A few observation and much reasoning lead to error; many observations and a little reasoning to truth. – Alexis Carrel
In my previous post I looked at the physical elements of note taking – especially the difference between linear notes in a notebook with pages held together and notes on loose sheets of paper that could be filed later – and briefly looked at how writing words and drawing pictures might be more useful than either on its own.
But regardless of method, what is it we’re trying to do when we’re listening to someone and taking notes?
There are two things I’ve come across as I look into this – the idea of memory as storage and the idea of memory as reconstruction.
Let’s look at these in a little more detail.
Memory as storage
A storage model of memory sees the brain like it’s a hard disk, a place where stuff is stored and later retrieved.
The way it’s stored is different, you have neurons and chemistry rather than magnets and circuits – but in essence you put stuff into memory and then access it later.
The kinds of things you put into this memory include facts, experiences and concepts.
In particular, it contains your word bank – all the words you know and can draw on when you talk to someone else.
The only thing with this model is that it leads you to believe that what goes in is what comes out – but is that really the case?
Memory as reconstruction
Another model of memory is one that sees what you remember and being modified and changed over time.
In the book, “Stumbling on happiness”, Daniel Gilbert talks about how there are many things we wouldn’t do again if we truly remembered them as they were.
Childbirth, for example, is hugely painful – but after a while what women remember is the joy of having their child – to the point where they consider going through the pain again.
People who go through a traumatic incident – losing a limb or bodily functions are no less happy than others after a period of time – their brain rewires itself to cope with the situation.
Now, this is something you can check for yourself.
How often do stories change over time – when incidents or events are told and retold and in the telling change their form?
Do you remember something more kindly over time or have you fanned the flames of indignation and still burn with anger over a perceived slight from years ago?
Talking it through means thinking it through
Now, given those two approaches to memory: storage and retrieval, and construction and reconstruction, what happens when we listen to someone?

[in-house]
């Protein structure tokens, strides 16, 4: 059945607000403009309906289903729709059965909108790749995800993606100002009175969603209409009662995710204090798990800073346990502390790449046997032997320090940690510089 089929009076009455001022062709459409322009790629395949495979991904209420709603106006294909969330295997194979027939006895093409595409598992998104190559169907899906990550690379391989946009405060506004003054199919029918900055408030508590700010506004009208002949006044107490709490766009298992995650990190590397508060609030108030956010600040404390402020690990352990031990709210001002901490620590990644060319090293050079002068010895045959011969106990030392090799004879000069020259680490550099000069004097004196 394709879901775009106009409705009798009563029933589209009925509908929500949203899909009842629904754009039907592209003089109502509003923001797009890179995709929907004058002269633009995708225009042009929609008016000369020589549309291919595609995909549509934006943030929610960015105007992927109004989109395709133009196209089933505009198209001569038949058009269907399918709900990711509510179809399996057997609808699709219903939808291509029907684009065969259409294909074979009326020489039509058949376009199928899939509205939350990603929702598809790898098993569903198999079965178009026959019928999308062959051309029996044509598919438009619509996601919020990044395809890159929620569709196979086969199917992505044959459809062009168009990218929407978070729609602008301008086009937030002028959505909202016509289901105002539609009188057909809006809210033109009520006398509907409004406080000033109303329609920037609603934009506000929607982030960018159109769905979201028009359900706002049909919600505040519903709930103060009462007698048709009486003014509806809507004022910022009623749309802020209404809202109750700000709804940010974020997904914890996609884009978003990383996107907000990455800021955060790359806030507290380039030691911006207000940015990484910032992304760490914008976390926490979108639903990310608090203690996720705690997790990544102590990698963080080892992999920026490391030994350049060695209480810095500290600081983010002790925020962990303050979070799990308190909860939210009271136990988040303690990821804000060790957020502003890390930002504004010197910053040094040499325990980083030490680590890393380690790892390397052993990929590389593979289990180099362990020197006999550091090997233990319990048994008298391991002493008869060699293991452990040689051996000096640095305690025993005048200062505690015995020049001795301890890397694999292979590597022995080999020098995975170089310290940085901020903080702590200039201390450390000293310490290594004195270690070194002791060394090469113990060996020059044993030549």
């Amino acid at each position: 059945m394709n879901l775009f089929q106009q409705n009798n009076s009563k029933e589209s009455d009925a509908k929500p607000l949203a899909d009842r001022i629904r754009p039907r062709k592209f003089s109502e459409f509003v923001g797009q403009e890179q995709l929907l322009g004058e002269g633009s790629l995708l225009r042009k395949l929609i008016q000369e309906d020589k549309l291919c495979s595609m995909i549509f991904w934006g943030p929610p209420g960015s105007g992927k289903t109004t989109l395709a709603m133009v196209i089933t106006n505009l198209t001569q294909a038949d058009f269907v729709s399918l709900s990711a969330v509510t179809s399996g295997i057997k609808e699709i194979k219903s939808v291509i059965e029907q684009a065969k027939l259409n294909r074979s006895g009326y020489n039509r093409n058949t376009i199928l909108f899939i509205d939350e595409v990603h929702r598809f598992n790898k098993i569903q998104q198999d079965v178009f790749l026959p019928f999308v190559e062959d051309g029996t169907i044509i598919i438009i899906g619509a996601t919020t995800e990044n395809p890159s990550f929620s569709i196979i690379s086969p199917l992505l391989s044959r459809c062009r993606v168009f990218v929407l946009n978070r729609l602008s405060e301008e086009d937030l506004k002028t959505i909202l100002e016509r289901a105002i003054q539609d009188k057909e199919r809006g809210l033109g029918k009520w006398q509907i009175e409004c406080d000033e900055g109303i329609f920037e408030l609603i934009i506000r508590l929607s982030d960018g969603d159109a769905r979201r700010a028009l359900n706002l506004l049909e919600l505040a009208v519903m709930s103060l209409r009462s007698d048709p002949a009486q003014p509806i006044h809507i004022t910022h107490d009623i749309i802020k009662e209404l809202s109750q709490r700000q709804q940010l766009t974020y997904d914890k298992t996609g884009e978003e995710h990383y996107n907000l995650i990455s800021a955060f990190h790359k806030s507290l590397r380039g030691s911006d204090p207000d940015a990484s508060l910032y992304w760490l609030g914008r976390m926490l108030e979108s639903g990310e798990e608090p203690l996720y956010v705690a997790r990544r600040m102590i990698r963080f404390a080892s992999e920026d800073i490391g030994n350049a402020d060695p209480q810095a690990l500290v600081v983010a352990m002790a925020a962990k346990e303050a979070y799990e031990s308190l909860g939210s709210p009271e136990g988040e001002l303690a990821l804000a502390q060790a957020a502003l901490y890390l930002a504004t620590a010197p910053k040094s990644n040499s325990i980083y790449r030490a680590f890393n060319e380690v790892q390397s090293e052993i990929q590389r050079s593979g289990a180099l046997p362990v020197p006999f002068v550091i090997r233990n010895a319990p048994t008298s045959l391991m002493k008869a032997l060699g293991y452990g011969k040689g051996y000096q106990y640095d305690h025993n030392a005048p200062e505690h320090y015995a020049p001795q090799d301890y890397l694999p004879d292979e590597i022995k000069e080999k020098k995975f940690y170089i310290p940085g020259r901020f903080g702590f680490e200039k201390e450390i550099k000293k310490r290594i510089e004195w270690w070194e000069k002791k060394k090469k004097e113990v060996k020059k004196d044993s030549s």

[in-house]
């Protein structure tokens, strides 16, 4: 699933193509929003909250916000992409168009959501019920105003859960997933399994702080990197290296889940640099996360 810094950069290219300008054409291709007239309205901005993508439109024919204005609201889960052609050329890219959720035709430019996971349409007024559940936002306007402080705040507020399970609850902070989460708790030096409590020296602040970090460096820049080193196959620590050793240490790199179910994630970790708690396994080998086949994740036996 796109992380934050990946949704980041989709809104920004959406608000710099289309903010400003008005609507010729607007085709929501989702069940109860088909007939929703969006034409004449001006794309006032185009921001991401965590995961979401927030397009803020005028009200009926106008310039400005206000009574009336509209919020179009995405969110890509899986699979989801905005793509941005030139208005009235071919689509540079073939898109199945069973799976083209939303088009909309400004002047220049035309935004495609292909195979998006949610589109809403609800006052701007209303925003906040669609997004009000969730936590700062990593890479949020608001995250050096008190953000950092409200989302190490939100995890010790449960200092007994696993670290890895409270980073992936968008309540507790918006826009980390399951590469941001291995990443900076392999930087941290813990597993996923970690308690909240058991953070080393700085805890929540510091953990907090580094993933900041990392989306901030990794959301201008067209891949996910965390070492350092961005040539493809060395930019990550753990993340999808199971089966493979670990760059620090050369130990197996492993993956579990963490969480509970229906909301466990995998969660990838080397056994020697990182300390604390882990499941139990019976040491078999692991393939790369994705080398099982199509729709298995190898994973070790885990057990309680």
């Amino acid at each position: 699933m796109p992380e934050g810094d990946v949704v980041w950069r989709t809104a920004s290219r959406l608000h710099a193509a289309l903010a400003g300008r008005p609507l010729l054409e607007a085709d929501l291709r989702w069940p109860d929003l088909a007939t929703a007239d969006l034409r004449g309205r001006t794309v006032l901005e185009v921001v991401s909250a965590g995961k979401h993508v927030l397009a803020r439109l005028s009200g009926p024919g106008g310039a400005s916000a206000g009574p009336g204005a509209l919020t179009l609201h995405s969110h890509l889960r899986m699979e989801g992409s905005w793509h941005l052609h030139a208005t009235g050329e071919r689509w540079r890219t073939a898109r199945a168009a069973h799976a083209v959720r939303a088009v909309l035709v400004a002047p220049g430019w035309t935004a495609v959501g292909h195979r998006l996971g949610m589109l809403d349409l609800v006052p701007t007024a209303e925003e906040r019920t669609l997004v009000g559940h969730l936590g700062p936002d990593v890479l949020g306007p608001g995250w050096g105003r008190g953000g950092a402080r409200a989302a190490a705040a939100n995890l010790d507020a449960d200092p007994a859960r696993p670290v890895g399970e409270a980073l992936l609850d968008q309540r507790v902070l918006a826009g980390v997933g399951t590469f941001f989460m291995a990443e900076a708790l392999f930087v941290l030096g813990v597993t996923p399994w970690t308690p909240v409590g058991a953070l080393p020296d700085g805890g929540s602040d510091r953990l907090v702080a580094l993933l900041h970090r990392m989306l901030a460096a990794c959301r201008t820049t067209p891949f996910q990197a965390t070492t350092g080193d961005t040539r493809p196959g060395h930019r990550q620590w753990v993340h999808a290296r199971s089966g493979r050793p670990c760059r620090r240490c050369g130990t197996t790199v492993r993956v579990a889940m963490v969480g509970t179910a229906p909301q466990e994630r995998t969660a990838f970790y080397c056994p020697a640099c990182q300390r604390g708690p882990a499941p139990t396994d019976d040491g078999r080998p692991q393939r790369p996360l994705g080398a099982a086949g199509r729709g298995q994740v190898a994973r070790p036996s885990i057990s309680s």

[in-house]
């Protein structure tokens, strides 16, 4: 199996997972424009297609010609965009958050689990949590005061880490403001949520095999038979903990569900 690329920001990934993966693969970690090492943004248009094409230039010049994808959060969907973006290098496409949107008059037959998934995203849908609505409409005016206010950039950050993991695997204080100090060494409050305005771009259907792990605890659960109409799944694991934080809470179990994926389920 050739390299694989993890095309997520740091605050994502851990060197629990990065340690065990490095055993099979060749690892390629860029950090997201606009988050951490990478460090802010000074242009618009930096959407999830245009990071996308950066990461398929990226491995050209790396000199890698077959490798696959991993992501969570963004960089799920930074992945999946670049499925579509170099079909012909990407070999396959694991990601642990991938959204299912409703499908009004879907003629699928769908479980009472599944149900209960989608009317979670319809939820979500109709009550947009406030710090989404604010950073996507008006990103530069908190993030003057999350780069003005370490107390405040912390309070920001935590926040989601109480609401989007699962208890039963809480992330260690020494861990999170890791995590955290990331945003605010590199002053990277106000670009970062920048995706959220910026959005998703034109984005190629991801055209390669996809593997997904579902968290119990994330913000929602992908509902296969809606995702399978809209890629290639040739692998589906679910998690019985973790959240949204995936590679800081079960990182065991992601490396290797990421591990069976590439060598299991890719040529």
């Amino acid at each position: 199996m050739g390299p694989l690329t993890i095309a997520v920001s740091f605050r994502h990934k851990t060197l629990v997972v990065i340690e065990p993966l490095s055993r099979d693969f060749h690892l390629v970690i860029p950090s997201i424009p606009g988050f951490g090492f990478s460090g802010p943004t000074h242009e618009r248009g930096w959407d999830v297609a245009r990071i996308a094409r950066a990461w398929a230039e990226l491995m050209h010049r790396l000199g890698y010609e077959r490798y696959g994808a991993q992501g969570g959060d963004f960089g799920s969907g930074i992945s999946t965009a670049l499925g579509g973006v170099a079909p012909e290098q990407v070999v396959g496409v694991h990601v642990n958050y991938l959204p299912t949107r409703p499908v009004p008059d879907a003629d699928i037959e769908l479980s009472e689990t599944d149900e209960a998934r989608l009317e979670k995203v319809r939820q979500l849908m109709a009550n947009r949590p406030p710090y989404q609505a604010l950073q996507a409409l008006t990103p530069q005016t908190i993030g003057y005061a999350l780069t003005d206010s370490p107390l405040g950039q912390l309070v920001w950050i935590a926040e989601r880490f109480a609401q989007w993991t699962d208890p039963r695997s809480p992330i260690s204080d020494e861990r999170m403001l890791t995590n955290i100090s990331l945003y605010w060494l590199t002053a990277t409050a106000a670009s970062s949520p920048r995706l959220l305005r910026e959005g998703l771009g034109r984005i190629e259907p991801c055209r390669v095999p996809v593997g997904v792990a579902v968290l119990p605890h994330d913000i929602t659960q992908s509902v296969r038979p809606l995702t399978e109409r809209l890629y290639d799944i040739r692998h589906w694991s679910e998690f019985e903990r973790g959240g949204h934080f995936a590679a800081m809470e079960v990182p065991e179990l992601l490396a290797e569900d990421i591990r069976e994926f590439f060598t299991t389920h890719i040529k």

The interesting thing there is as humans it seems that we need to talk it through to make sense of it at all.
If we aren’t allowed to speak we can’t actually think.
Now, many of us are probably guilty of this, especially with the people closest to us.
Do we give them time to talk or do we cut them off, jumping in with our own ideas?
The irony is that if you really want to get someone to understand something you probably need to lean back and ask questions that will help them discover it for themselves rather than telling them about it.
Asking and answering questions is the way we work out what we think about something.
For example, many business pitches and presentations are structured around “telling” – here’s everything about us in order.
A different approach to presenting, set out by Andrew Abela in his book on the extreme presentation method is about doing your presentation by asking the questions your audience has in their mind and then answering them as you go along.
You know it’s worked when your audience doesn’t keep questioning you when you stop but start discussing what you’ve said among themselves.
They start to put it in their own words.
That’s important – when they restate things, say it in their own words – that’s when they’re really starting to understand the ideas, when they begin to “get” it.
And you’re on your way to a sale.
Letting people talk is crucial – right now as you read these words, you aren’t reading polished, finished prose – my thoughts aren’t complete, coherent and structured.
Far from it.
I use writing as a way to think through these ideas for myself – I try and write in the way I would speak to someone and my choice of words and the way they come out is helping me understand this topic as I write.
I suppose in many cases this stuff is done in private and people don’t show you how they came to an idea – they just show you the finished product.
But if you want to work with someone else you have to recognise that they probably need some time to work through what they’re thinking and if you can help them do that you’re probably going to be selected to work with them later.
Questions are important
Clearly, what makes the difference is not what you say but how you ask questions and how they are answered.
Let’s look at that in more detail in the next post.
p.s. The image above is shorthand, Teeline for the following
This is why I speak to them in parables: Though seeing, they do not see; though hearing, they do not hear or understand. – Matthew 13:13